When I was younger, I would pray for typhoons, since it would mean no school (although no power and cable too). As a professor at the University of Guam, I pray for typhoons since, there would be no classes to teach, no power (internet, video games) to distract me and then I can finally catch up on my grading.
I dreamed all day of coming home and finding that classes at UOG were cancelled tomorrow, but after logging on to the UOG website this evening, I found that there were indeed classes tomorrow.
Lana, I just went back to the website to see if anything had changed in the past hour, but it hadn't. I guess that means I'll need to stay up a few more hours finishing my prep for my four classes tomorrow.
Nina'hasso yu' ni' i mubin Equilibrium. Gi ayu na mubi, un petsona ilek-ña este: Manmahafye i guinife-hu gi sanpappa’ i patås-mu. Adahi månu un pokkat, sa’ hu gagacha i guinife-hu siha.
But just as one silly dream fades away, another impossibly silly one emerges.
On my computer I have the ability to track through the website Statcounter the visitors to my blog, and in some cases the searches on Google or Yahoo that brought them here. Too often, I feel as if no one ever reads this blog and that everything I do here is pointless, and the only people who actually visit my blog regularly are my students at UOG who are cluelessly attempting to plagiarize me in order to write up their papers for my classes.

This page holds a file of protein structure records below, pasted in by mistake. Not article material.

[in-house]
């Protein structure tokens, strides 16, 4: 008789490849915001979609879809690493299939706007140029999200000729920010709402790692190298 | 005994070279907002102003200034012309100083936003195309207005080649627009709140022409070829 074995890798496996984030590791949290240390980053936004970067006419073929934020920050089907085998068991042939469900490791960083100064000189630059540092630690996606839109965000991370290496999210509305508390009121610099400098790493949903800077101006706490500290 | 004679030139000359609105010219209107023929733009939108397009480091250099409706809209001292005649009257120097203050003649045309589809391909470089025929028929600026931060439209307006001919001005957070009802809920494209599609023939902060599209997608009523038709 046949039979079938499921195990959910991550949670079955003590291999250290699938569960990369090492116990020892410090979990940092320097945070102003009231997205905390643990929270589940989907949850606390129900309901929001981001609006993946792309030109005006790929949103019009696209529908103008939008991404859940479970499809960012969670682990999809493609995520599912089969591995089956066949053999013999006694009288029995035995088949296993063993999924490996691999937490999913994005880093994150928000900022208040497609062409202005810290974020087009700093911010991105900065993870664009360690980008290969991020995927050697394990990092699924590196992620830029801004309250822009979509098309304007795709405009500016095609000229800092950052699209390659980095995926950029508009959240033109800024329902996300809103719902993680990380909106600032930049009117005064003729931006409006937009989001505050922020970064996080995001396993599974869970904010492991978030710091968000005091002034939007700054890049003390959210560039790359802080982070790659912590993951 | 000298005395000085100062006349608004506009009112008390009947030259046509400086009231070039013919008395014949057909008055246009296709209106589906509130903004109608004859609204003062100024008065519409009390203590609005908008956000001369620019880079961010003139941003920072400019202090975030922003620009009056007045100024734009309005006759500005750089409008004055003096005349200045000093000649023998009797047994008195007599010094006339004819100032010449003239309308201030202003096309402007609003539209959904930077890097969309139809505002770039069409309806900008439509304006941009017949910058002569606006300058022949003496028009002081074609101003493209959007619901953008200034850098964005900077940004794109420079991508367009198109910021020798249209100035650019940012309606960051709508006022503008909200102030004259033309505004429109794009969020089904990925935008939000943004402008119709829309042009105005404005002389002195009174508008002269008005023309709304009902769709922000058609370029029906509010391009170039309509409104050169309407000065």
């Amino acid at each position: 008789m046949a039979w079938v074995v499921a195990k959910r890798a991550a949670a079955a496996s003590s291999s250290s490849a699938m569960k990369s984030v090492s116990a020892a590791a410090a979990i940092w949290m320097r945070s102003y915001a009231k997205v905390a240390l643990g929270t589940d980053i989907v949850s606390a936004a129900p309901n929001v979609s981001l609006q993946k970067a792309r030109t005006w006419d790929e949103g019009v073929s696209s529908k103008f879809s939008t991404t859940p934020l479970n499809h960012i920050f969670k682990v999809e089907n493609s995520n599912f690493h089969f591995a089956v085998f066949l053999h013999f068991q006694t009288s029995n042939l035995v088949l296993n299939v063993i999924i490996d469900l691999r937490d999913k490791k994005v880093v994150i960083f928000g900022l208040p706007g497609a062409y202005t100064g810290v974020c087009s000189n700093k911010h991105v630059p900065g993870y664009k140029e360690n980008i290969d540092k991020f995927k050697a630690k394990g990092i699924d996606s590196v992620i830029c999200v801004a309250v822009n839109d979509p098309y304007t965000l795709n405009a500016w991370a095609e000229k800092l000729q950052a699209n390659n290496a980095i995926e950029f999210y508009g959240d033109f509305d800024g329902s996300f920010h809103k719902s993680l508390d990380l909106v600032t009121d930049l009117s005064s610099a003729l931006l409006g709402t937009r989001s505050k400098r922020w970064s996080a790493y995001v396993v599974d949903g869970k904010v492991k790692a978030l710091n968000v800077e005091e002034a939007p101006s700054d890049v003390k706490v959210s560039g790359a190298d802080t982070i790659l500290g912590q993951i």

But one of the searches today that I saw today, which led someone to this blog, was something that I created on this blog, but which I never imagined anyone would actually search for on the internet. In my mind it was so crazy and impossible, that I couldn't help but laugh and be filled with curious pride when I saw it.
Apparently earlier today, someone in Indonesia went on Google and typed in the following phrase "Sakigake Chamorro" and was (of course) directed to this blog. For those of you who don't know what the phrase means, Chamorro is the language of the indigenous people of the Marianas Islands, and Sakigake is a Japanese word meaning to move forward or push ahead. Last year I started a feature on this blog called "Sakigake Chamorro" where I would take a song from an anime and then translate it, or be inspired by it to write a simialr song in Chamorro. I'm pretty sure the only other era in which this phrase would even be possible would in the pre-World War II Northern Marianas Islands, or perhaps as a strange abusive cry uttered by the Japanese during World War II when they occupied Guam.
I have no idea why someone in Indonesia is searching for Sakigake Chamorro on the internet, perhaps they just spelled a word or two wrong and they were in fact looking for Wakigake Vhamorro. Hekkua' dei.
But, after losing my smile at the prospect of teaching tomorrow (ai adai, I should be preparing right now instead of writing on my blog), the knowledge that someone in Indoensia might be actually following something that I enjoy putting time and effort into, has put the smile right back there.
We'll see, if another hour of prepping for a Guam History lecture on 19th century Spanish colonialism, can get rid of it though.
Mames na guinife siha yan buenas noches. Adahi todus hamyo gi este na mamaila na pakyo'.